Let us also not forget that the Carter administration tried to seat the exiled Khmer Rouge as the rightful government of Cambodia even though it slaughtered one out of three Cambodians in the 1975-78 genocide.

I grew up in the United States during the 1970s, when we danced to disco music, wore leisure suits, and watched “The Brady Bunch.” But as if that weren’t torture enough, we had Jimmy Carter as president. I can still recall how unsettling it was to watch his taciturn face announcing one catastrophe after another, from the skyrocketing misery index, to the Soviet invasion of Afghanistan, to the capture of our hostages in Iran, to the tragically botched rescue attempt to free them. Fortune did not smile on Jimmy Carter and he was, poor thing, hapless at nearly everything he touched.

But Mr. Carter’s biggest failing was to be bereft of a simple ability to distinguish between the good guys and the bad guys. To be sure, his heart wished to do good. It’s just that his head was often confused as to what the good was. Throughout his career he invariably found himself defending tyrants and dictators at the expense of their oppressed peoples, not because he was insensitive but because he was confused.

But all this pales in significance when compared to Carter’s special animus for Israel.

In 2006, the former president said that Israel’s policies in the West Bank were actually worse than apartheid South Africa. He followed the libel with his book in the same year, “Palestine: Peace Not Apartheid,” in which he claimed that due to “powerful political, economic, and religious forces in the U.S., Israeli government decisions are rarely questioned or condemned, voices from Jerusalem dominate our media.”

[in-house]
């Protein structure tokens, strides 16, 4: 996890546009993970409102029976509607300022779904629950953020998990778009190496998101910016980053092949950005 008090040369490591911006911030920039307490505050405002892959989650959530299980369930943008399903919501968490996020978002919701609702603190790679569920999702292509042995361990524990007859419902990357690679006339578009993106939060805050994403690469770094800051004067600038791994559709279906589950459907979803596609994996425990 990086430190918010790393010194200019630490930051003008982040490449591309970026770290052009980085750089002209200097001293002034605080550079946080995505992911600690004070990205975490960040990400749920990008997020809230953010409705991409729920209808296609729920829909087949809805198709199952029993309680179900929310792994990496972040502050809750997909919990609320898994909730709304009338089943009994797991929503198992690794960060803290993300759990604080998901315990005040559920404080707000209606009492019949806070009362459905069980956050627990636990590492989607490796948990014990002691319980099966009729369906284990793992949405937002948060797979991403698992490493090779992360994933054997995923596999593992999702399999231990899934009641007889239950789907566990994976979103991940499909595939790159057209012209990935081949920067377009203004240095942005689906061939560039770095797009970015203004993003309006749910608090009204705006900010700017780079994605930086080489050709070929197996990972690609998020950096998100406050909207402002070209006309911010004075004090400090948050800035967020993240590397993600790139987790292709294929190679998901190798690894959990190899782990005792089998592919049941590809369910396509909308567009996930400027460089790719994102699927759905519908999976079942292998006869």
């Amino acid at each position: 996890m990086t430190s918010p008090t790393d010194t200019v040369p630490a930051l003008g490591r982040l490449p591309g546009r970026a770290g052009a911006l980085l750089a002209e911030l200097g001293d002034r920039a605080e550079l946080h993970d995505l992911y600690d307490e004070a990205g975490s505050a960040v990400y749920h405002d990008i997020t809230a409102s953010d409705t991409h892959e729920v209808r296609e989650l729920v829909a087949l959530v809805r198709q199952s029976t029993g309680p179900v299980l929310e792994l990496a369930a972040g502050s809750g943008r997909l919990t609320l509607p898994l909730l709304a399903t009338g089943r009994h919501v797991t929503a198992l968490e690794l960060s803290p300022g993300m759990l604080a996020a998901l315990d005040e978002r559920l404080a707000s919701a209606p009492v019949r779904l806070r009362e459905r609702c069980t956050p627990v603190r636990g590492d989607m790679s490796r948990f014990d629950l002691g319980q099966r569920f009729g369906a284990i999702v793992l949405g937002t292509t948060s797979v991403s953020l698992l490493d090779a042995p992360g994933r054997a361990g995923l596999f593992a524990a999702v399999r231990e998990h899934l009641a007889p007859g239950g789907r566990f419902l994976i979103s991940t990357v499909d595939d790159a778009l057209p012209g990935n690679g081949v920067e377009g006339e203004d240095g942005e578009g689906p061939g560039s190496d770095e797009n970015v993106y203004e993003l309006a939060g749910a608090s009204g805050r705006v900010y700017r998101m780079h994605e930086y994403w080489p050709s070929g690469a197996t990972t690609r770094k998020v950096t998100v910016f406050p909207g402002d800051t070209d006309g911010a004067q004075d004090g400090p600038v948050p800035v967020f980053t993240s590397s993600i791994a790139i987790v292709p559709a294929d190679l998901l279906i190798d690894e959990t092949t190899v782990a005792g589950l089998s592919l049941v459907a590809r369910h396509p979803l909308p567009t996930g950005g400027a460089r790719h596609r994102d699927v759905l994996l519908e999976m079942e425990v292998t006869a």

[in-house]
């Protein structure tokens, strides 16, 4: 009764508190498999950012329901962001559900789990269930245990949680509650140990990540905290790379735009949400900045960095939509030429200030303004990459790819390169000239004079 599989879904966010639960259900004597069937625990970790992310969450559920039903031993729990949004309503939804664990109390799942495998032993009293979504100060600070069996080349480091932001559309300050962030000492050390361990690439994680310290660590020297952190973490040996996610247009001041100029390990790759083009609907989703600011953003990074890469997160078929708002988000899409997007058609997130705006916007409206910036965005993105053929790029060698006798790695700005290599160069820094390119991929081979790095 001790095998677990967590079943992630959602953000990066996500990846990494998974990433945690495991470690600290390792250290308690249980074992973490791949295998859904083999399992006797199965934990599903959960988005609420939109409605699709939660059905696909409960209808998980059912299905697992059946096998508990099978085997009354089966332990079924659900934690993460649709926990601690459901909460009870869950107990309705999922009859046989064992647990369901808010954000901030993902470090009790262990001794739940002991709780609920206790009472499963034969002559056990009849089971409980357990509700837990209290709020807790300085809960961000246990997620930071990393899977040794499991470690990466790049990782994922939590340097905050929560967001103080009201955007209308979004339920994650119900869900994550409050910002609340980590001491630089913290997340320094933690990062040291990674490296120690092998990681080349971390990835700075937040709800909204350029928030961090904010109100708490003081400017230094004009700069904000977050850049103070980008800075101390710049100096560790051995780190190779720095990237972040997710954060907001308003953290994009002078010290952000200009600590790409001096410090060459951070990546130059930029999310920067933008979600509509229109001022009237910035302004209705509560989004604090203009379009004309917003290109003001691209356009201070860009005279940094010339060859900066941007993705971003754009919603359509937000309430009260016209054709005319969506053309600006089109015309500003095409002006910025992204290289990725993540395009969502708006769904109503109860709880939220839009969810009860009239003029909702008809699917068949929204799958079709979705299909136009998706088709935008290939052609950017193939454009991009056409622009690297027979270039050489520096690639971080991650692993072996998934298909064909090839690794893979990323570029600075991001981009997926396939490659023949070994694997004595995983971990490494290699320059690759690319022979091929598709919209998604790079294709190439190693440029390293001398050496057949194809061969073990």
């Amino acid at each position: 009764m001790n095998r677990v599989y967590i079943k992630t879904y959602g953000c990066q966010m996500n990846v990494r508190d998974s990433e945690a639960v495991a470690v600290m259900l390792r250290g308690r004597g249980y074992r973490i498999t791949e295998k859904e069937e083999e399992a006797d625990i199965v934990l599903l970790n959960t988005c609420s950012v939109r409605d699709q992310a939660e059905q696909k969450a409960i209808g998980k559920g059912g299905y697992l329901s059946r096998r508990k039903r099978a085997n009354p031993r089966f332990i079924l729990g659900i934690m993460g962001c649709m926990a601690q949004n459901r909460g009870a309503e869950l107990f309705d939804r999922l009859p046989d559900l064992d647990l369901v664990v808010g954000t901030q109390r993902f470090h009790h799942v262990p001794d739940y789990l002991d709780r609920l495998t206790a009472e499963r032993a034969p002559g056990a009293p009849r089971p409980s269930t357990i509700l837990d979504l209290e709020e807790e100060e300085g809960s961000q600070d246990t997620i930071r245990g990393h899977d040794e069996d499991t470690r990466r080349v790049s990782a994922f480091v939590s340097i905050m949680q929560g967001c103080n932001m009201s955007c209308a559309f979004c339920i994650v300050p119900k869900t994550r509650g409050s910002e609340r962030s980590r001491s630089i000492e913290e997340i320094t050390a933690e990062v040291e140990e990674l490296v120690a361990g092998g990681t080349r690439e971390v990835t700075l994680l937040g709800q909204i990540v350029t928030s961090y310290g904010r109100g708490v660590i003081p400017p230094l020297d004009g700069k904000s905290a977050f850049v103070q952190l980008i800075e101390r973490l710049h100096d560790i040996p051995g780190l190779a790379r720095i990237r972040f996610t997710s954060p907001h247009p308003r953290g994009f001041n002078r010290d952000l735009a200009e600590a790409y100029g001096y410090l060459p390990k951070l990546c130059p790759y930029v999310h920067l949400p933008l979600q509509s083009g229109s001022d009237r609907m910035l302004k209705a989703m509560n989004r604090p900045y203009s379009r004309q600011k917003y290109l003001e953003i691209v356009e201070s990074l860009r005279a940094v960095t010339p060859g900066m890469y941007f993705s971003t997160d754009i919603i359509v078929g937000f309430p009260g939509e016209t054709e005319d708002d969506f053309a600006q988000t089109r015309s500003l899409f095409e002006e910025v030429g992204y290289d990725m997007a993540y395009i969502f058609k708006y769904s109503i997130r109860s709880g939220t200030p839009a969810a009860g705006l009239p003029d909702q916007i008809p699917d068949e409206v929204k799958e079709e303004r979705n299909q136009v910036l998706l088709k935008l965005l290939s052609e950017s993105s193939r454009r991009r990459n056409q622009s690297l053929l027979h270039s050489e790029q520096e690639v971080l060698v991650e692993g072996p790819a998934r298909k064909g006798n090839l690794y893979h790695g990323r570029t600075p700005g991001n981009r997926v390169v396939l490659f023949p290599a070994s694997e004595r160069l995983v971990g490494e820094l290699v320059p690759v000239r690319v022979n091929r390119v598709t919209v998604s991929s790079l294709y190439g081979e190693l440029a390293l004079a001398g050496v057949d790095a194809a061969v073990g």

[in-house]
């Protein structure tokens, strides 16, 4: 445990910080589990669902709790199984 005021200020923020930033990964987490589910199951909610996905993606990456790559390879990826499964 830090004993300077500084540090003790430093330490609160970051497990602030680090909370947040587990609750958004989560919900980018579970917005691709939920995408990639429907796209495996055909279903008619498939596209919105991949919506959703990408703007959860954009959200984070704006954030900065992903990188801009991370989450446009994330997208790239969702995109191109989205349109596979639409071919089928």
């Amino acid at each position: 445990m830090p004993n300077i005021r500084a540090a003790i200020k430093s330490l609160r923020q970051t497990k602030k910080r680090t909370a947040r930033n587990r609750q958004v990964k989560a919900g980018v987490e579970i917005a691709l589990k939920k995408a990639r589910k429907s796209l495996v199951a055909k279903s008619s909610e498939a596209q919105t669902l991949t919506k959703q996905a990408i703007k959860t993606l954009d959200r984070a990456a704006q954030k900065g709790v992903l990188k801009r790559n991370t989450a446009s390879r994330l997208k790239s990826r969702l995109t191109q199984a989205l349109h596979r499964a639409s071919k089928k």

Hmm… I wonder which forces he may be referring to.

But while Israel, the apartheid state, cannot be trusted, Carter told the Today Show that the party that can be trusted is Hamas.

Yes, that Hamas. The one that fires tens of thousands of rockets into Israel’s cities, the terrorist organization that slits the throats of Israeli teenagers, the monsters who engage in honor killings of Palestinian women and  slaughter Palestinian homosexuals. Carter’s motto: In Hamas We Trust.

All this needs to be kept in mind as America sees a new Jimmy Carter in his twilight years, even as he continues to insist on the creation of a Palestinian state that he well knows will become a second Hamas terror state like Gaza.

Knowing how things turned out in Gaza and how that Palestinian state today lives in squalor — as Hamas commandeers most monies allotted to it to buy bullets and bombs to murder Israelis, rather than building hospitals and roads with the international aid — the question arises: Why does Jimmy Carter want to see this repeated in Judea and Samaria in the West Bank?